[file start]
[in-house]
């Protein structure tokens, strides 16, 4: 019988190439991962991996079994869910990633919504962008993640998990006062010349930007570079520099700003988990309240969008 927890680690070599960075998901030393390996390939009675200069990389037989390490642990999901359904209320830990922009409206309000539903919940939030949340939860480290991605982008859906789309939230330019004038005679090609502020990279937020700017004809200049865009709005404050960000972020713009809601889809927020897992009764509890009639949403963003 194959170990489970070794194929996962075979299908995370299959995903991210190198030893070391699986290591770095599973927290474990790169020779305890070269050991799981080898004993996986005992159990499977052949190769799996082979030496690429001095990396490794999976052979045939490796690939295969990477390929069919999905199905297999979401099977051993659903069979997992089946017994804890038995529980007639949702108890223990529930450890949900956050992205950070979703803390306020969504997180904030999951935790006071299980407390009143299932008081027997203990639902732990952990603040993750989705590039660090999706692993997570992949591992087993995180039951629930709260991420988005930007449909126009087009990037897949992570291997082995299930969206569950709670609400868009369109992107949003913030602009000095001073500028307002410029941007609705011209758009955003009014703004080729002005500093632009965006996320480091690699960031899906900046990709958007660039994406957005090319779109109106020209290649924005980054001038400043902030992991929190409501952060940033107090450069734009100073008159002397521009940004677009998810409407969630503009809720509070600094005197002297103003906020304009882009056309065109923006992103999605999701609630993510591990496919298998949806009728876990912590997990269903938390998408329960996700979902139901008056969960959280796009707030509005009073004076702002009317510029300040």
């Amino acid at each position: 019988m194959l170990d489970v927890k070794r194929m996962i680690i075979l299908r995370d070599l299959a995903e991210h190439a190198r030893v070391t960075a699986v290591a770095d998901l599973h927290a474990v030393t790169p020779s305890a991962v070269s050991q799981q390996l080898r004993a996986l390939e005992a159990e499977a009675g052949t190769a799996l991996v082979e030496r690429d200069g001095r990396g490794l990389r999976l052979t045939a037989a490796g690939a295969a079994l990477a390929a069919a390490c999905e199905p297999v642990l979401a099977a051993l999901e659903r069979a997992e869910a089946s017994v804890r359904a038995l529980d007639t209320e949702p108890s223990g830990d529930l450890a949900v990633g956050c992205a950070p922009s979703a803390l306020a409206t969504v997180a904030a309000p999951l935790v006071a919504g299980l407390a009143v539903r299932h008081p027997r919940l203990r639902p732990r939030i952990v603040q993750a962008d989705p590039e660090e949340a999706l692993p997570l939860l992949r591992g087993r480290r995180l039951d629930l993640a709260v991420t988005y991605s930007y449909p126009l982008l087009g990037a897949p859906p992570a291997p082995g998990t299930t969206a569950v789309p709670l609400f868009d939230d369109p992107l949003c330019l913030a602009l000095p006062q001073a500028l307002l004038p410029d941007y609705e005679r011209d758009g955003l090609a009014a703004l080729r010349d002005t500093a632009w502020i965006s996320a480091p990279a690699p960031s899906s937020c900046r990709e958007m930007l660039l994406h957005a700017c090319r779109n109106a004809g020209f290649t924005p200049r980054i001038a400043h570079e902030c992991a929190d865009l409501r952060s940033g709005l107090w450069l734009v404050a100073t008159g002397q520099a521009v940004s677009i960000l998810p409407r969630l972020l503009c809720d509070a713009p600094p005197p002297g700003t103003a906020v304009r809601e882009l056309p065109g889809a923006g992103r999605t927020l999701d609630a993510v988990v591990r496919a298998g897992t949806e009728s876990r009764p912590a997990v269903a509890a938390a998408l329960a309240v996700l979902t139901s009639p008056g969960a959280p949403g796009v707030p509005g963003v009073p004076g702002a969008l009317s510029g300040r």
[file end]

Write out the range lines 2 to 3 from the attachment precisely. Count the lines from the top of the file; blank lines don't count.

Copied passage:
């Protein structure tokens, strides 16, 4: 019988190439991962991996079994869910990633919504962008993640998990006062010349930007570079520099700003988990309240969008 927890680690070599960075998901030393390996390939009675200069990389037989390490642990999901359904209320830990922009409206309000539903919940939030949340939860480290991605982008859906789309939230330019004038005679090609502020990279937020700017004809200049865009709005404050960000972020713009809601889809927020897992009764509890009639949403963003 194959170990489970070794194929996962075979299908995370299959995903991210190198030893070391699986290591770095599973927290474990790169020779305890070269050991799981080898004993996986005992159990499977052949190769799996082979030496690429001095990396490794999976052979045939490796690939295969990477390929069919999905199905297999979401099977051993659903069979997992089946017994804890038995529980007639949702108890223990529930450890949900956050992205950070979703803390306020969504997180904030999951935790006071299980407390009143299932008081027997203990639902732990952990603040993750989705590039660090999706692993997570992949591992087993995180039951629930709260991420988005930007449909126009087009990037897949992570291997082995299930969206569950709670609400868009369109992107949003913030602009000095001073500028307002410029941007609705011209758009955003009014703004080729002005500093632009965006996320480091690699960031899906900046990709958007660039994406957005090319779109109106020209290649924005980054001038400043902030992991929190409501952060940033107090450069734009100073008159002397521009940004677009998810409407969630503009809720509070600094005197002297103003906020304009882009056309065109923006992103999605999701609630993510591990496919298998949806009728876990912590997990269903938390998408329960996700979902139901008056969960959280796009707030509005009073004076702002009317510029300040």
């Amino acid at each position: 019988m194959l170990d489970v927890k070794r194929m996962i680690i075979l299908r995370d070599l299959a995903e991210h190439a190198r030893v070391t960075a699986v290591a770095d998901l599973h927290a474990v030393t790169p020779s305890a991962v070269s050991q799981q390996l080898r004993a996986l390939e005992a159990e499977a009675g052949t190769a799996l991996v082979e030496r690429d200069g001095r990396g490794l990389r999976l052979t045939a037989a490796g690939a295969a079994l990477a390929a069919a390490c999905e199905p297999v642990l979401a099977a051993l999901e659903r069979a997992e869910a089946s017994v804890r359904a038995l529980d007639t209320e949702p108890s223990g830990d529930l450890a949900v990633g956050c992205a950070p922009s979703a803390l306020a409206t969504v997180a904030a309000p999951l935790v006071a919504g299980l407390a009143v539903r299932h008081p027997r919940l203990r639902p732990r939030i952990v603040q993750a962008d989705p590039e660090e949340a999706l692993p997570l939860l992949r591992g087993r480290r995180l039951d629930l993640a709260v991420t988005y991605s930007y449909p126009l982008l087009g990037a897949p859906p992570a291997p082995g998990t299930t969206a569950v789309p709670l609400f868009d939230d369109p992107l949003c330019l913030a602009l000095p006062q001073a500028l307002l004038p410029d941007y609705e005679r011209d758009g955003l090609a009014a703004l080729r010349d002005t500093a632009w502020i965006s996320a480091p990279a690699p960031s899906s937020c900046r990709e958007m930007l660039l994406h957005a700017c090319r779109n109106a004809g020209f290649t924005p200049r980054i001038a400043h570079e902030c992991a929190d865009l409501r952060s940033g709005l107090w450069l734009v404050a100073t008159g002397q520099a521009v940004s677009i960000l998810p409407r969630l972020l503009c809720d509070a713009p600094p005197p002297g700003t103003a906020v304009r809601e882009l056309p065109g889809a923006g992103r999605t927020l999701d609630a993510v988990v591990r496919a298998g897992t949806e009728s876990r009764p912590a997990v269903a509890a938390a998408l329960a309240v996700l979902t139901s009639p008056g969960a959280p949403g796009v707030p509005g963003v009073p004076g702002a969008l009317s510029g300040r």